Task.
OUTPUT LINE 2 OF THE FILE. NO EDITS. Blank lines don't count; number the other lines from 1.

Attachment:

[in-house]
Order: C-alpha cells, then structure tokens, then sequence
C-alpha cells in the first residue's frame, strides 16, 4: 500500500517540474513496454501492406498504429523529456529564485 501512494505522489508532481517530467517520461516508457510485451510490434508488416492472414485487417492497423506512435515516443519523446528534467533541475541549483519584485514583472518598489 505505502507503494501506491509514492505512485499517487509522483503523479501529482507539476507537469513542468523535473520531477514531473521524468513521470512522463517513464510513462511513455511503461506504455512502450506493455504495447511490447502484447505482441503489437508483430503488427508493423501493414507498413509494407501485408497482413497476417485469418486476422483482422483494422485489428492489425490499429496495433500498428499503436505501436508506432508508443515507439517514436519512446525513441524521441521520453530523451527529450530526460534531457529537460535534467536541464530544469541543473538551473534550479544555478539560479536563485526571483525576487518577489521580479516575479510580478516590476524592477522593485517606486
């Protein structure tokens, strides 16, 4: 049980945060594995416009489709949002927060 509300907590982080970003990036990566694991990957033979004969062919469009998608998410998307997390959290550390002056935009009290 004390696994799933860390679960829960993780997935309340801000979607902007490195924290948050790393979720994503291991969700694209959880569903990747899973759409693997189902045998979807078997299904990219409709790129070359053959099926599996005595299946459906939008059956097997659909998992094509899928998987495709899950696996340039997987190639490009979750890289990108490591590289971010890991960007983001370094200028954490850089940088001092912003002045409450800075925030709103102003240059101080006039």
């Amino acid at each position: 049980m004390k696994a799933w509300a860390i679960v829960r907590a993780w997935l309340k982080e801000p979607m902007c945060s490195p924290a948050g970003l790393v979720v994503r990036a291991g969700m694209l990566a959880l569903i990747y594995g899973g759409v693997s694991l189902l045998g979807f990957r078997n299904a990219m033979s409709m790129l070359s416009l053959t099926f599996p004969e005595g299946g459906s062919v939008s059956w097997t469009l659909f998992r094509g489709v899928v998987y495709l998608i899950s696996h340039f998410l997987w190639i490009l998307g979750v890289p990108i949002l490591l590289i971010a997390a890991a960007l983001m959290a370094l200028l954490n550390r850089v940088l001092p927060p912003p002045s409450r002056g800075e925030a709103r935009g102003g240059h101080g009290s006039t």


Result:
Order: C-alpha cells, then structure tokens, then sequence